Wednesday, December 16, 2020

Digital Renminbi

China is poised to launch the digital renminbi. 

This represents a logical development because China already leads the world in digital transactions, accounting for 44 percent of the global digital payments’ total transaction value.  

One hundred thousand residents in Suzhou, Jiangsu province, selected through a lottery, are participating in an upgraded pilot program of the digital renminbi that began on Friday. Unlike their 50,000 Shenzhen counterparts who participated in a trial program in October in which they had to spend the digital money offline – those in Suzhou can use the 200 yuan virtual red packets given them by the government to purchase goods not only in designated brick-and-mortar shops, but also via the official app of online retail giant JD until December 27, 2020. 

Simply put, the digital renminbi is a digital form of China’s physical currency. Powered by blockchain technology, it is distributed by China’s central bank to second-tier providers including state-owned banks and online payment providers, such as Alipay and WeChat Pay. 

These second-tier providers are authorized to transfer digital currency to individuals and businesses that can then make payments with money in their digital wallets. 

We should expect that with the advent of the digital economy era, it’s a matter of time before digital currencies take center stage. 

The coronavirus pandemic has further accelerated the development of contactless, mobile payments and the building of a cashless society, with central banks in major economies competing with each other toward this end. The European Central Bank, for example, have said they are "very seriously" looking at the creation of a digital euro.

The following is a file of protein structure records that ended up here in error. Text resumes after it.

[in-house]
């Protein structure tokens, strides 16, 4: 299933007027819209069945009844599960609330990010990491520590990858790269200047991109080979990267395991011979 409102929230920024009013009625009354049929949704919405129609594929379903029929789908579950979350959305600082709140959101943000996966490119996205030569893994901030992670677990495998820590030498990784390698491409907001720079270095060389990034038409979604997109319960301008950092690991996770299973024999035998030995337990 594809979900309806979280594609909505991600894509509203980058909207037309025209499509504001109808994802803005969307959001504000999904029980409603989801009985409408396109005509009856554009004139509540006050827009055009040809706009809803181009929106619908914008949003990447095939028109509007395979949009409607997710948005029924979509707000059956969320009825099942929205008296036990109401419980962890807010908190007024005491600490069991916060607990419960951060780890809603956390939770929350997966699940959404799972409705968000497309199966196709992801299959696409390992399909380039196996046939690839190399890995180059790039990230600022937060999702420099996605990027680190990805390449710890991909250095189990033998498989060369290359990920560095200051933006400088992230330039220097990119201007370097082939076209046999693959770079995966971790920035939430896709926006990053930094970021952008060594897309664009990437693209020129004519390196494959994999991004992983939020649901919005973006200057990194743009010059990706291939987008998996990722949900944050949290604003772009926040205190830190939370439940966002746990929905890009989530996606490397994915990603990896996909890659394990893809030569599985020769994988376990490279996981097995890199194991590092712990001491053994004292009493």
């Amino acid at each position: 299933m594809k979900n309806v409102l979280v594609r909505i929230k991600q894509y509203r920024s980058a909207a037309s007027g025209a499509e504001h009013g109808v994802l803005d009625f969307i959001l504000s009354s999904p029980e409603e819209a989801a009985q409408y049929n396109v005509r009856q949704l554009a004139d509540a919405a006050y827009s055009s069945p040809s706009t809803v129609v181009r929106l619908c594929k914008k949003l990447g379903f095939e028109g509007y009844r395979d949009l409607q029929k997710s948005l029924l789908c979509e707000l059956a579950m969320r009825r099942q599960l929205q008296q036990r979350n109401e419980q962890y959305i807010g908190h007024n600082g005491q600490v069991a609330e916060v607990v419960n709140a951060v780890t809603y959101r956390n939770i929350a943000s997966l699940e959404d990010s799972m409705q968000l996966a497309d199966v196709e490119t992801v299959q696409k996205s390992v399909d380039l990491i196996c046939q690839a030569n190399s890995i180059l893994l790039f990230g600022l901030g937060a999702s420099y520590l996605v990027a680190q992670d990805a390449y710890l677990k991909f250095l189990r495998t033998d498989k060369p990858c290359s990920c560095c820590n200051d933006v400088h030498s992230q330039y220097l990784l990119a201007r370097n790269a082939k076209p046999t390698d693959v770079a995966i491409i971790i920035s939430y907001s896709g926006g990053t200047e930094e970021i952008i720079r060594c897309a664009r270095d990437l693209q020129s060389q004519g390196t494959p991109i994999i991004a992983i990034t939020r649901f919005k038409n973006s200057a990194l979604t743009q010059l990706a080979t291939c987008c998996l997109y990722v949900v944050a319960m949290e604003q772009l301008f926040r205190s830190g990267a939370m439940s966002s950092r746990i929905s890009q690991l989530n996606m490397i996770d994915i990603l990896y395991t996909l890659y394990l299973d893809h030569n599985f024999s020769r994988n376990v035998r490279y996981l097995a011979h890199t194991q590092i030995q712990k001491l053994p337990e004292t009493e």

And at the forefront of this trend, China had started testing a digital currency as early as 2014, and it is considering amending its banking laws to pave the way for the issuance of the digital renminbi. 

Moreover, the digital renminbi does not need the internet. It also won’t require a bank account to access funds, so it will be of great benefit to the 20 percent of adults in China without bank accounts.  

Besides, this aspect of digitalization is part of the country's bid to internationalize its currency. For example, the digital renminbi could make it much easier to settle trade transactions with Belt and Road partners as they would no longer have to rely on a third-party currency to complete transactions. 

For sure, a plan is already in place to roll out the digital renminbi across China in the very near future.

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